Two weeks, two books.
In Unweaving the Rainbow Richard Dawkins takes issue with the poets. He argues that the poetry revealed deep within Nature by scientific investigation is more wondrous than the musings of those who make do with superficial appearances. I picked it up because I am in the midst of writing a review of recent developments in structural biology and am hoping to touch on the issues of perception and how our burgeoning understanding of the molecular nature of the world affects – perturbs? – our sense of self. I thought that Dawkins might have something interesting to say.
And he does, but it’s a bit of a ramble. The book starts out promisingly enough. It has a good title, borrowed from Keats’ poem Lamia, which contains the lines:
Do not all charms fly
At the mere touch of cold philosophy?
There was an awful rainbow once in heaven:
We know her woof, her texture; she is given
In the dull catalogue of common things.
Philosophy will clip an Angel’s wings,
Conquer all mysteries by rule and line,
Empty the haunted air, and gnomèd mine—
Unweave a rainbow, as it erewhile made
The tender-person’d Lamia melt into a shade.
Keats’ complaint about the aesthetically destructive power of ‘cold philosophy’ and his easy seduction by mystery and superstition strike the modern scientific mind as little more than romantic notions and are easily dismissed. Dawkins has little trouble hitting his stride early on, and explores some interesting ideas en route to building his case for the enrichment of beauty by the good offices of science. However, his chosen path is not a very direct one and ultimately the book turns out to be a compendium of parts that don’t add up satisfactorily.
The opening section is followed by three chapters of examples, all drawn from physics, that are clearly designed to illuminate the beauty revealed when science penetrates beneath the surface. But the execution feels clunky. Dawkins invokes the image of the barcode to explain first spectroscopy, then the analysis of sound by Fourier techniques and finally DNA fingerprinting. This an odd choice of metaphor since the barcode is a thoroughly pedestrian image that widens rather than bridges the gap between scientific and aesthetic sensibilities. His working of the material also felt laboured. Dawkins is clearly more at home (as later in the book) on matters biological and evolutionary. I’m not sure it was intentional but I was left to conclude that the scientific analysis of nature necessarily involves a large amount of tedious spadework: you have to dig for your nuggets. That’s not a bad message but I’m not sure how many converts it will have won.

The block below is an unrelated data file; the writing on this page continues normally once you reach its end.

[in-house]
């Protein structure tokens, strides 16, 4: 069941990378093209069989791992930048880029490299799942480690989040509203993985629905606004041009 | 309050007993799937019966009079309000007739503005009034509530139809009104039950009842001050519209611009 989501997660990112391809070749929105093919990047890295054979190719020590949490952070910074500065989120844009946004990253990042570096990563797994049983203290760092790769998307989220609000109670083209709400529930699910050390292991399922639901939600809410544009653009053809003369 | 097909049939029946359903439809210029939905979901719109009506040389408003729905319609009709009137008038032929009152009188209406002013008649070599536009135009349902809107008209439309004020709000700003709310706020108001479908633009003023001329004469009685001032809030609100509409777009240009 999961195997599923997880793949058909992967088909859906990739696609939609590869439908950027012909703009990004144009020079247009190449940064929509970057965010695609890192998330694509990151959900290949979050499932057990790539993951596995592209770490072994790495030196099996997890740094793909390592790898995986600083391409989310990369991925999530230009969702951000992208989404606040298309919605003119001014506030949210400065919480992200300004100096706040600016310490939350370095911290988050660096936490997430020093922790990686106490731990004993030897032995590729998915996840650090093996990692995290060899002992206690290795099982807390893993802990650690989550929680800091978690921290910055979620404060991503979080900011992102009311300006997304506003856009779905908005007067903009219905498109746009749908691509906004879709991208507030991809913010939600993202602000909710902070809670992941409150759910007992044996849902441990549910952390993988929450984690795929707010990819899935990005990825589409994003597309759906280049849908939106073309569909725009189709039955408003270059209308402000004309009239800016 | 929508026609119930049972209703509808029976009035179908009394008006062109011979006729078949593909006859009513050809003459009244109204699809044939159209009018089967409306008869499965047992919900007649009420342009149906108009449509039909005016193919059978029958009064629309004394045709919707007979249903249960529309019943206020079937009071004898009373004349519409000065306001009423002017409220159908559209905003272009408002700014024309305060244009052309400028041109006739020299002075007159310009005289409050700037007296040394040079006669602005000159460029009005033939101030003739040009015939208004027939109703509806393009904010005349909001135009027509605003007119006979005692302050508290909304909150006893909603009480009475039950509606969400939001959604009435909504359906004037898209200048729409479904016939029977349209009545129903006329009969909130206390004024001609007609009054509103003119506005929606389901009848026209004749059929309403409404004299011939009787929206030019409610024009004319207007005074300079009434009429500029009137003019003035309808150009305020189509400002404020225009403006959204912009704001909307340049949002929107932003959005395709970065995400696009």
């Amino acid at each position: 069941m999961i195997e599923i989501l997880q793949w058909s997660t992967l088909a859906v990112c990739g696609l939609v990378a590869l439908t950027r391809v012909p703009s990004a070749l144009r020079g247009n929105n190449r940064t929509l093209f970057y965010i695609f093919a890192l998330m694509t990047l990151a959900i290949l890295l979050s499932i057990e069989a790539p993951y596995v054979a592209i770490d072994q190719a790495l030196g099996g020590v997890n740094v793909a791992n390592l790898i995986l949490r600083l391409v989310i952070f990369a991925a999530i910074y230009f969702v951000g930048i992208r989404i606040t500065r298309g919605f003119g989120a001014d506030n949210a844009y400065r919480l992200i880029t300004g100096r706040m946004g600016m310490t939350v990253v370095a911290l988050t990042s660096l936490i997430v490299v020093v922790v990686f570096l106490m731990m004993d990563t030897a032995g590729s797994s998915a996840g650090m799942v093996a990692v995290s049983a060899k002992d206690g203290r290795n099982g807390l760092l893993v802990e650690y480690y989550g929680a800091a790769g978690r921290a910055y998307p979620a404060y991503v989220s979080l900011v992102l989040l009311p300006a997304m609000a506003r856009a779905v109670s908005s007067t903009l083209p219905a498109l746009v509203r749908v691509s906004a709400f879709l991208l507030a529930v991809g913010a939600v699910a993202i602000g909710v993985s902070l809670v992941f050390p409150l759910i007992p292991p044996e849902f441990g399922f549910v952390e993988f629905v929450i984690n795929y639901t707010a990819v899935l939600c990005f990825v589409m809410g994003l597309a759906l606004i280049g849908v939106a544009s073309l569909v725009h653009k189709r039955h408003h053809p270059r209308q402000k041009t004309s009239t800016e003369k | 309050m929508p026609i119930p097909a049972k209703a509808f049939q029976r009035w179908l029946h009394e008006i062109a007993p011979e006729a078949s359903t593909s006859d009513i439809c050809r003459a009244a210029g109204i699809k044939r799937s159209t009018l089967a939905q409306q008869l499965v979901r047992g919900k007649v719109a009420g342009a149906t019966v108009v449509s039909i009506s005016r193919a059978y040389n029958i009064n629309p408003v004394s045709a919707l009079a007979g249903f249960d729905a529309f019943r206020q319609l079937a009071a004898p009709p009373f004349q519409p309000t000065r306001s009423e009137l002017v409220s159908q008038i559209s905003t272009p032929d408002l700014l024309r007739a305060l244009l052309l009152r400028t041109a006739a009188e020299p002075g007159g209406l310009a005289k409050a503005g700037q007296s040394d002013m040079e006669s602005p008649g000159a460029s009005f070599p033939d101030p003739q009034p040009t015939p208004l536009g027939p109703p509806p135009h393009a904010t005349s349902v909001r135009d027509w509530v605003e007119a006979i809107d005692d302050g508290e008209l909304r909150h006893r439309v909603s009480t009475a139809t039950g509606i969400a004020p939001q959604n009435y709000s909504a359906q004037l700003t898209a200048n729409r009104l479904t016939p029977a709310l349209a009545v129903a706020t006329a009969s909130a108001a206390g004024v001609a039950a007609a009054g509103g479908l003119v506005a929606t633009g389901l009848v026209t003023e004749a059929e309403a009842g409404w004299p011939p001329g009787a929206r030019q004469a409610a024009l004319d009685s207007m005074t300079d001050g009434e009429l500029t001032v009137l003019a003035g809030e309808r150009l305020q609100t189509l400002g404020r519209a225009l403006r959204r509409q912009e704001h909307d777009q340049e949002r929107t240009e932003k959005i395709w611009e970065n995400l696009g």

These chapters are followed by one that unpicks human credulity; Dawkins makes some worthwhile points but he also works over some easy targets – astrology and paranormalism – in a rather long-winded and unsubtle fashion. He is on better form warning of the dangers of not properly appreciating probability but slips again in the following chapter by devoting much of it to an extended attack on the writings of Stephen J Gould which, at a distance of 17 years, seemed to have lost its purpose.
In the home stretch there is a rather nebulous argument in favour of ‘good poetic science’ – the useful and appropriate application of metaphor – but Dawkins’ efforts are undermined by being interwoven with an rather defensive rebuttal of those who apparently have not read The Selfish Gene with sufficient attention. This section also dwells on accounts of how our evolutionary history is embedded in our genes and our brains; while quite interesting in themselves, I struggled to relate these to his central thesis. In the end I was glad to be done with Unweaving the Rainbow. Good here and there for making you think but dare I say it lacks poetry?
The second book of my reading fortnight was John le Carré’s 1963 classic The Spy who Came in from the Cold, which was recommended to me by Mike Taylor. In contrast to Dawkins’ wayward perambulation, this was a taut, brilliantly constructed narrative – cold, hard, cynical, tragic. I devoured the book in two days. John Banville said of it: ‘A masterpiece, the best espionage novel ever written’ and I’m not about to disagree.